Date of Award
Doctor of Philosophy (PhD)
Medical Sciences (Molecular Virology and Immunology Program)
Kenneth L. Rosenthal
Marek Smieja, Charu Kaushic, Jonathan Bramson
Majority of new HIV-1 infections world-wide occur via the genital tract. Therefore, achieving effective mucosal immunity will be a critical component of vaccine strategies in the prevention and control of infection during early stages of transmission itself. Rigorous efforts have been made to identify conserved epitopes and develop rational design of immunogens, in order to elicit broadly-reactive protective Abs against HIV. Newly emerging data have highlighted the significance of Ab effector functions other than classical IgG-mediated neutralization in HIV infection. In the studies contributing towards this thesis, an optimized vaccine model is described that successfully elicits potent systemic and mucosal Abs against the highly conserved epitopes of the membrane-proximal external region and the coiled coil region of gp41. Intriguing observations are reported on the IgA-inducing capacity of the coiled coil epitope, QARVLAVERY, which highlight the potential of this epitope as an attractive candidate for mucosal vaccines. Most importantly, the epitope-specific Abs proved to be functional in neutralizing HIV in a standardized assay. With particular relevance to mucosal protection, epitope-specific IgA also effectively inhibited the transcytosis of HIV in an optimized transwell assay. The effect of gp41-specific Abs was also assessed against a novel panel of HIV-1 viral clones, and exhibited significant protection. These clones selectively express envelopes from viruses that would be desired targets of prophylactic immune responses, the earliest founder population in the mucosa after virus transmission.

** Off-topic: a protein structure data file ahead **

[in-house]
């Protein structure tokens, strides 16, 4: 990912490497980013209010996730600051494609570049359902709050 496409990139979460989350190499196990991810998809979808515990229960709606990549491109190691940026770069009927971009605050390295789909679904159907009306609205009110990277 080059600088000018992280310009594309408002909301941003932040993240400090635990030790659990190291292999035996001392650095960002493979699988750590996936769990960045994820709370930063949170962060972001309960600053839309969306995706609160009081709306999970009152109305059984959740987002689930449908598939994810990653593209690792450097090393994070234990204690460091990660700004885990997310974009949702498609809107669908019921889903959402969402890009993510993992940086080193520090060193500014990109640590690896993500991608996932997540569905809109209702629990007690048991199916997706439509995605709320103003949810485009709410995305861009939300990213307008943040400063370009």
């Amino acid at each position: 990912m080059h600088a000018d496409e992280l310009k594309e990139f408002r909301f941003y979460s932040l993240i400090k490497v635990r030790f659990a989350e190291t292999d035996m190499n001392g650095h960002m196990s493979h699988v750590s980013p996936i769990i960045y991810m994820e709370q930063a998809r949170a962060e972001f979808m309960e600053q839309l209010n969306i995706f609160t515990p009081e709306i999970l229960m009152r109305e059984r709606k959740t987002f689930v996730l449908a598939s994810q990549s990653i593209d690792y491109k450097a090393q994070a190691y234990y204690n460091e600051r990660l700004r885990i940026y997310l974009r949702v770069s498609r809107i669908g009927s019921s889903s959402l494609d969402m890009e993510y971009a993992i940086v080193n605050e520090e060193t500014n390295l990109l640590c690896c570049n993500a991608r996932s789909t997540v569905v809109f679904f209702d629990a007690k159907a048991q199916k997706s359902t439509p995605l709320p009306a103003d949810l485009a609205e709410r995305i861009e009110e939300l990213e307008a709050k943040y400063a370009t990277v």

Jain, Sumiti, "Targeting gp41 as a strategy to induce mucosal and humoral immunity against HIV-1" (2012). Open Access Dissertations and Theses. Paper 7141.
McMaster University Library